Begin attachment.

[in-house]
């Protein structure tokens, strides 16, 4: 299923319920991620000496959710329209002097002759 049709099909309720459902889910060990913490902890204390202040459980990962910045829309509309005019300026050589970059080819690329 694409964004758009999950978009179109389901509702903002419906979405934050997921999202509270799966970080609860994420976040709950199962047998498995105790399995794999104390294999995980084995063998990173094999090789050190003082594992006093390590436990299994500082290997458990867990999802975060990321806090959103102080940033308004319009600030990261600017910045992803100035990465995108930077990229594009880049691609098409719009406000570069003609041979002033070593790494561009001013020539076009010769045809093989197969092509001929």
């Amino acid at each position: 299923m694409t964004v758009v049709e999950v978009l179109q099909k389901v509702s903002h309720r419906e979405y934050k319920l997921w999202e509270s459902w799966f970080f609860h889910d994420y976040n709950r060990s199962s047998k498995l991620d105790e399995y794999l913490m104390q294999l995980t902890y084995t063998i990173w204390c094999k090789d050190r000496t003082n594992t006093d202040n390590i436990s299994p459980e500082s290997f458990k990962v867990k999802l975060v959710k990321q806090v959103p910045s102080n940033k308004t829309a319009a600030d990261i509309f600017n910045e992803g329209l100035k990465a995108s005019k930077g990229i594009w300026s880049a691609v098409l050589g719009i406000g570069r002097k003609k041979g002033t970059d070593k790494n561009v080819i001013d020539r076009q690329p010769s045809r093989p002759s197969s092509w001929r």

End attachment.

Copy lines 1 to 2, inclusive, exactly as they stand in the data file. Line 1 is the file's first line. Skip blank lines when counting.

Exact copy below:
[in-house]
């Protein structure tokens, strides 16, 4: 299923319920991620000496959710329209002097002759 049709099909309720459902889910060990913490902890204390202040459980990962910045829309509309005019300026050589970059080819690329 694409964004758009999950978009179109389901509702903002419906979405934050997921999202509270799966970080609860994420976040709950199962047998498995105790399995794999104390294999995980084995063998990173094999090789050190003082594992006093390590436990299994500082290997458990867990999802975060990321806090959103102080940033308004319009600030990261600017910045992803100035990465995108930077990229594009880049691609098409719009406000570069003609041979002033070593790494561009001013020539076009010769045809093989197969092509001929």